David Lindfield shared this on our Facebook Group
During our recent trip to Wales, it became apparent that Group Riding skills had become a little rusty. I thought it may be useful to share this little video and also post up a few basic rules and procedures for Group Riding to ensure a safe, successful and enjoyable experience for all.
This video covers several useful points on Group Riding with the exception of covering the Drop of System, but here are a few key takeaway points, (Note: they are not intended to be exhaustive):
1) Always have a pre-ride briefing and pay attention to how the ride will be conducted.
Points to ensure are covered are:
A) Be clear about the final destination and the expected weather en-route, any fuel stops?
B) Agree if a drop off system is going to be used and how it will be applied.
C) Agree if overtaking within the group is to be permitted when using the drop off system
D) Agree a procedure in the event that someone has to leave the group
E) Agree a procedure in the event that something goes wrong or the group gets split up.
2) The lead rider will always set the pace but when riding in a smaller group when the drop off system may not be necessary, always ride so that you can see the person behind you in your mirrors. If you can’t, then simply slow down until you can and the caterpillar effect in the group will allow the lead rider to become aware, adjust the pace and allow the group to reform. Also check that the headlight behind you is actually one of your group and not an infiltrator. Remember the shape of headlight, the colour of the fairing or helmet, clothing just to be sure.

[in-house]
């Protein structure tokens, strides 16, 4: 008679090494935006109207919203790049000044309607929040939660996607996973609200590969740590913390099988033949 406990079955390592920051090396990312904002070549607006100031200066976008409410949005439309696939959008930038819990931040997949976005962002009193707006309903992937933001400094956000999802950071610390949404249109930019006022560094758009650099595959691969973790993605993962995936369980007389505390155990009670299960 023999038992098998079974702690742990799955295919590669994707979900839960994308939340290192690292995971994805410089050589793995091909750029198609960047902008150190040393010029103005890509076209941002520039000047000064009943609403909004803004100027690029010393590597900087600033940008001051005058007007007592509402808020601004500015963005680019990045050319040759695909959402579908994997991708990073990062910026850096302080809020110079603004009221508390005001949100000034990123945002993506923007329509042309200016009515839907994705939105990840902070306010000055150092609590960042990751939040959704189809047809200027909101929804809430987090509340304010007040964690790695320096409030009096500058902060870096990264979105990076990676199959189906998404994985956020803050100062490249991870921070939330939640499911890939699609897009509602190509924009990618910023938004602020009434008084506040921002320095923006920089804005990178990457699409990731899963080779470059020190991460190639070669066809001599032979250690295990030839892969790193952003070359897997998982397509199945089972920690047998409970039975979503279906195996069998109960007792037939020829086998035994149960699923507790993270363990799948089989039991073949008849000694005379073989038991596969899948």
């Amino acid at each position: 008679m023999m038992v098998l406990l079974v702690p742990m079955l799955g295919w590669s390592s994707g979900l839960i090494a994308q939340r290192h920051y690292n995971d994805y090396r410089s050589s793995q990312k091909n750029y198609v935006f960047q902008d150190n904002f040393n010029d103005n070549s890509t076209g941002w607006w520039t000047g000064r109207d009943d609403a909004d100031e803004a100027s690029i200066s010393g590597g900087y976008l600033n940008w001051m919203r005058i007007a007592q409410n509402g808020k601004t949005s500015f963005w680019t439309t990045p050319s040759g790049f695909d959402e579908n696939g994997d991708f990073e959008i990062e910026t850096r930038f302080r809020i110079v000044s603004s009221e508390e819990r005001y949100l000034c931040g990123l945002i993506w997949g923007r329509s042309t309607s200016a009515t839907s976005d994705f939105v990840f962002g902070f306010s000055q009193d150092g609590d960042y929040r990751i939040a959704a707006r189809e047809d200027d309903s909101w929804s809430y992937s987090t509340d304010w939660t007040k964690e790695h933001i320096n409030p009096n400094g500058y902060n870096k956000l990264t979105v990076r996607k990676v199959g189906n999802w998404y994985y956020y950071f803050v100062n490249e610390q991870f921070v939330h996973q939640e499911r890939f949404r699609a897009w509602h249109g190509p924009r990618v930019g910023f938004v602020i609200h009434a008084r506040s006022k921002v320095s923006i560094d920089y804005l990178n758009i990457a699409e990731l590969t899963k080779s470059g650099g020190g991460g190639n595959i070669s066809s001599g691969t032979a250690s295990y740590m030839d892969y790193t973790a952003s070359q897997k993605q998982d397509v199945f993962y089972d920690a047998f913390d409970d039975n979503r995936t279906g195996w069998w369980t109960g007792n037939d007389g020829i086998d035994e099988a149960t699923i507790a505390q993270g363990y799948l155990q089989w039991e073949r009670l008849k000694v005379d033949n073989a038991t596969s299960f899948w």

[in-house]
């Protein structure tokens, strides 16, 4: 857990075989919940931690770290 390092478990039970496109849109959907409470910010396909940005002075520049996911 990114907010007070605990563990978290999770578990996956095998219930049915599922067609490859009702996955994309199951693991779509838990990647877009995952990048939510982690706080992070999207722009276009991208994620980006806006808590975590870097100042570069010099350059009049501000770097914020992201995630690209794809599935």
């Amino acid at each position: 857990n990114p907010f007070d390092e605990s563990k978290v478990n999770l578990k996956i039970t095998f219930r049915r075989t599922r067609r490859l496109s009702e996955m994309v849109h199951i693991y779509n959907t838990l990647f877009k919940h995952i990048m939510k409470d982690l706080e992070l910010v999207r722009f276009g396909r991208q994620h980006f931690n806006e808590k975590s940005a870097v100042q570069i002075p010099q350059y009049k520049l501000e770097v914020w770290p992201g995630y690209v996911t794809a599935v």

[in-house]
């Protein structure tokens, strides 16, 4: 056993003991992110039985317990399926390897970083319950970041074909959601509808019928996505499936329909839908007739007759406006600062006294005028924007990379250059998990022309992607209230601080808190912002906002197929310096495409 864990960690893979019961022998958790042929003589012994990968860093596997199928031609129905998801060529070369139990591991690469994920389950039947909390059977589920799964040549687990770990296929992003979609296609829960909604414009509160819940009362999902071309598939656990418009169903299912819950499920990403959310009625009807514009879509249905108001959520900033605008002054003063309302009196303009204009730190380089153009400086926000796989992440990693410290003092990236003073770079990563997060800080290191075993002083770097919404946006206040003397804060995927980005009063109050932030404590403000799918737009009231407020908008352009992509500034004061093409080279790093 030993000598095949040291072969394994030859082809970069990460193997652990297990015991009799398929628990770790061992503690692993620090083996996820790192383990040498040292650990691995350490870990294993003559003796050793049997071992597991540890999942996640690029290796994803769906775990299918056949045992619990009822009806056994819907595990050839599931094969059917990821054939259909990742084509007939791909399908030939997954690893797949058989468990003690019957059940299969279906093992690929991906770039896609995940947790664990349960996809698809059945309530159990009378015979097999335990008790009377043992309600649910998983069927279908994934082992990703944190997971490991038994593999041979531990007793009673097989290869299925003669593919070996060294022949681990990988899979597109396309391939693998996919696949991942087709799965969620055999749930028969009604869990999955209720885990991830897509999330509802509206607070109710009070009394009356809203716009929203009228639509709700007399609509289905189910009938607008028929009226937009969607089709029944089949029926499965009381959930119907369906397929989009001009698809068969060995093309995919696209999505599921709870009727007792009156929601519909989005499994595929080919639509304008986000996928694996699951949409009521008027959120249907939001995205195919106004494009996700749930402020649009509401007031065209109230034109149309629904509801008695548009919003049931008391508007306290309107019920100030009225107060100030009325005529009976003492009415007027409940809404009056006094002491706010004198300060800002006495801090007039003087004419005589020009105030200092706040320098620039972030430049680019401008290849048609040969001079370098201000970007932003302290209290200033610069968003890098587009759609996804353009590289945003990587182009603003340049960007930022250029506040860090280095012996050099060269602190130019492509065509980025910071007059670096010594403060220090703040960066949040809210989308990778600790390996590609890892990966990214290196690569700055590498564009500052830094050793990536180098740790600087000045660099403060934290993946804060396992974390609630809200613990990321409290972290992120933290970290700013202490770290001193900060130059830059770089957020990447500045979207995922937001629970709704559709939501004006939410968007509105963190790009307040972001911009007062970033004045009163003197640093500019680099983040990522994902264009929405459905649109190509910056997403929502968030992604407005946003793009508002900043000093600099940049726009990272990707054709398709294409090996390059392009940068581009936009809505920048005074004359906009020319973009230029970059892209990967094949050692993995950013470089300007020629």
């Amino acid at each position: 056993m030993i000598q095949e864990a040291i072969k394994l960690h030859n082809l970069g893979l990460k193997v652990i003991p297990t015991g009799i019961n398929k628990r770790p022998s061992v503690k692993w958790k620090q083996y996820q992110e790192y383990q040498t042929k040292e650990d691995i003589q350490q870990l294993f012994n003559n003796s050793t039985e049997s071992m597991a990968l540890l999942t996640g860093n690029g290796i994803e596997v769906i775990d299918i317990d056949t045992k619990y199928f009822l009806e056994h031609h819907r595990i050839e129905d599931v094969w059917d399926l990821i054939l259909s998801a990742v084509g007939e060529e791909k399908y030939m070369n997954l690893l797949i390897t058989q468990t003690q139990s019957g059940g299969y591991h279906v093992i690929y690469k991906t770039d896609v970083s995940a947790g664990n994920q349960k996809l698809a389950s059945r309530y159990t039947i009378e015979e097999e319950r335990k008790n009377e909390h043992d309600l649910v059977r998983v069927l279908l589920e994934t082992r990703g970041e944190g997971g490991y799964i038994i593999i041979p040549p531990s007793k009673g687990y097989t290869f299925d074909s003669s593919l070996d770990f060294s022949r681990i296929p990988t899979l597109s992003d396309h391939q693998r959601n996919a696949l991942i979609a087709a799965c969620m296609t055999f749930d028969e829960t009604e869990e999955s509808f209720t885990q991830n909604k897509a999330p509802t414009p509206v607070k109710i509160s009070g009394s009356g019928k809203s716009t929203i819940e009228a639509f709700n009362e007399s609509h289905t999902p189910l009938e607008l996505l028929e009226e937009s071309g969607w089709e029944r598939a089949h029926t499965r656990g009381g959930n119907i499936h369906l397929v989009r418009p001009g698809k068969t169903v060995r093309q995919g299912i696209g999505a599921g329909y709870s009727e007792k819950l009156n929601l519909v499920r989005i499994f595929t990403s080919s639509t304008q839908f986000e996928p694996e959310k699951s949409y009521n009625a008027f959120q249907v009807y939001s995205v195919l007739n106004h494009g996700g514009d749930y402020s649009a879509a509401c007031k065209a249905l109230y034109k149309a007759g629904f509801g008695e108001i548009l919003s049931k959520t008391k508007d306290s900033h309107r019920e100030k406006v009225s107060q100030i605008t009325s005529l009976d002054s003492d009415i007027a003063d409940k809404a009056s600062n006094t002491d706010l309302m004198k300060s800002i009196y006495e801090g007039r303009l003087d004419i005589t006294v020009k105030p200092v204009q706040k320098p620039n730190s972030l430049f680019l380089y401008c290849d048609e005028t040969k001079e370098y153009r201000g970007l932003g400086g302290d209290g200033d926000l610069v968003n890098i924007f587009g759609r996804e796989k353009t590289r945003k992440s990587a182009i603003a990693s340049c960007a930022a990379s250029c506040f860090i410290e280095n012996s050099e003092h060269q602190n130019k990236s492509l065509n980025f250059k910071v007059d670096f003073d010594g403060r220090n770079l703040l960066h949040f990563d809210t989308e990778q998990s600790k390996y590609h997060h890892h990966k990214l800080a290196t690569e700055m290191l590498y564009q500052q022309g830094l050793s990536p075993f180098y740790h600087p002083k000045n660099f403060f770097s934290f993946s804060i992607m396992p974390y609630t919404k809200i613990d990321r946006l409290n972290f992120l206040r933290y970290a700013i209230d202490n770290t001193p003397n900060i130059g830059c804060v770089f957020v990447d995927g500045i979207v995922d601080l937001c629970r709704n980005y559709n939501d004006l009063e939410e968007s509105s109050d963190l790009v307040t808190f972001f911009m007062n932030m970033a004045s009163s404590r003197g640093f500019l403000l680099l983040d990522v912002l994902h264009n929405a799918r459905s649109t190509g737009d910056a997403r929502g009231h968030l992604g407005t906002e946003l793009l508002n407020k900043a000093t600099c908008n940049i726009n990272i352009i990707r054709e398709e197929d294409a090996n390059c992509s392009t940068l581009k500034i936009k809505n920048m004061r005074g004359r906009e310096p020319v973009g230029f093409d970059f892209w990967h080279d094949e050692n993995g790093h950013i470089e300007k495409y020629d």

3) On motorways where it is illegal and dual carriageways where it is often extremely dangerous to leave a marker at an exit junction, ensure the group rides in a close staggered formation and keep pace with the rider ahead of you. Aim to avoid being that individual that just wont keep up and allows the group to get strung out which encourages other vehicles to infiltrate the group causing all sorts of lane hopping and position changing in an effort to keep the group together. Aim to move safely as one unit. (The lead rider carries some responsibility here to plan a lane change that permits the group to move together where safe to do so, but the group must assist by riding in a tight staggered formation)
Drop off System: (A few golden rules)
1) Pay attention to the briefing with regards to overtaking policy in the group. Pay particular attention to where the lead rider may expect you to be dropped off, i.e. they may choose to leave markers at both the approach to a large roundabout and at the exit junction. Pay attention to the nominated back markers motorcycle, helmet and clothes so that you can easily recognise them in your mirrors.
2) When you have been dropped off, DO NOT MOVE, until the back marker has joined behind you and waved you on. No matter how long you may sit there, DO NOT MOVE, or the whole system will fall apart.
3) When you get dropped off, find a safe and visible place to stop. Avoid obstructing pavements, bus stops or pedestrian crossings for example, be considerate to pedestrians and other road users in your choice of stopping place. You may be sat there for some time!
4) When you are stopped, indicate the direction of travel with your hand. Relying on your indicators may well be misleading if you have indicated to pull in left but the direction for the group to travel is to the right.
5) If someone in the group has a problem and needs to stop, DO NOT LEAVE THE GROUP without first informing the back marker.
I hope this is useful, have fun, be safe and stay professional! Look, there goes WSAM.